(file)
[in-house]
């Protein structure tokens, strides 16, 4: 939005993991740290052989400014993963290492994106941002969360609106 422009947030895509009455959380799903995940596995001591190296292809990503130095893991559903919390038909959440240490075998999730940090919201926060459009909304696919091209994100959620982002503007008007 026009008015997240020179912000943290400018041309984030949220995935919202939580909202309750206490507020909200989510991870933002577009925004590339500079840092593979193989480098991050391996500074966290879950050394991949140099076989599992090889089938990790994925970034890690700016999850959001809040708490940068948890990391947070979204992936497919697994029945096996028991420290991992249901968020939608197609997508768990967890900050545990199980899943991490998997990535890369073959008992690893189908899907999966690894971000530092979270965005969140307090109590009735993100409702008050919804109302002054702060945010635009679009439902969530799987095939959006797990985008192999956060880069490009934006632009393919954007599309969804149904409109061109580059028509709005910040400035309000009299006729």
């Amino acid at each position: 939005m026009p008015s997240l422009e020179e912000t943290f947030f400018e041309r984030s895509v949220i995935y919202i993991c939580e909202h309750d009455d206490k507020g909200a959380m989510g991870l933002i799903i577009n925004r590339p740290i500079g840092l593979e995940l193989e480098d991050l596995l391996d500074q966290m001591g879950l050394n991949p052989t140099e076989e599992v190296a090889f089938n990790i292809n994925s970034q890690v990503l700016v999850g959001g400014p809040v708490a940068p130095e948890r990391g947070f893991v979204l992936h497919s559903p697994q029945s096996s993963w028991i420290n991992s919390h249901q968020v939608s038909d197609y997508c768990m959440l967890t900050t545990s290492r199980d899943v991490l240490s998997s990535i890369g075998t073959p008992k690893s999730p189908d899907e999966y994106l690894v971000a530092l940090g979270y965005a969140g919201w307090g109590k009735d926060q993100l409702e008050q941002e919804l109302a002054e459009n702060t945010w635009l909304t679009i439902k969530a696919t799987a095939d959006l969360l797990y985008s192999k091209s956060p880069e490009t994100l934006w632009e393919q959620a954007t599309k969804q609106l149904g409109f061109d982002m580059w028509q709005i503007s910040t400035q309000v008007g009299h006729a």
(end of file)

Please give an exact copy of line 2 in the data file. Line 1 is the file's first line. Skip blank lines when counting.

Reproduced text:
């Protein structure tokens, strides 16, 4: 939005993991740290052989400014993963290492994106941002969360609106 422009947030895509009455959380799903995940596995001591190296292809990503130095893991559903919390038909959440240490075998999730940090919201926060459009909304696919091209994100959620982002503007008007 026009008015997240020179912000943290400018041309984030949220995935919202939580909202309750206490507020909200989510991870933002577009925004590339500079840092593979193989480098991050391996500074966290879950050394991949140099076989599992090889089938990790994925970034890690700016999850959001809040708490940068948890990391947070979204992936497919697994029945096996028991420290991992249901968020939608197609997508768990967890900050545990199980899943991490998997990535890369073959008992690893189908899907999966690894971000530092979270965005969140307090109590009735993100409702008050919804109302002054702060945010635009679009439902969530799987095939959006797990985008192999956060880069490009934006632009393919954007599309969804149904409109061109580059028509709005910040400035309000009299006729």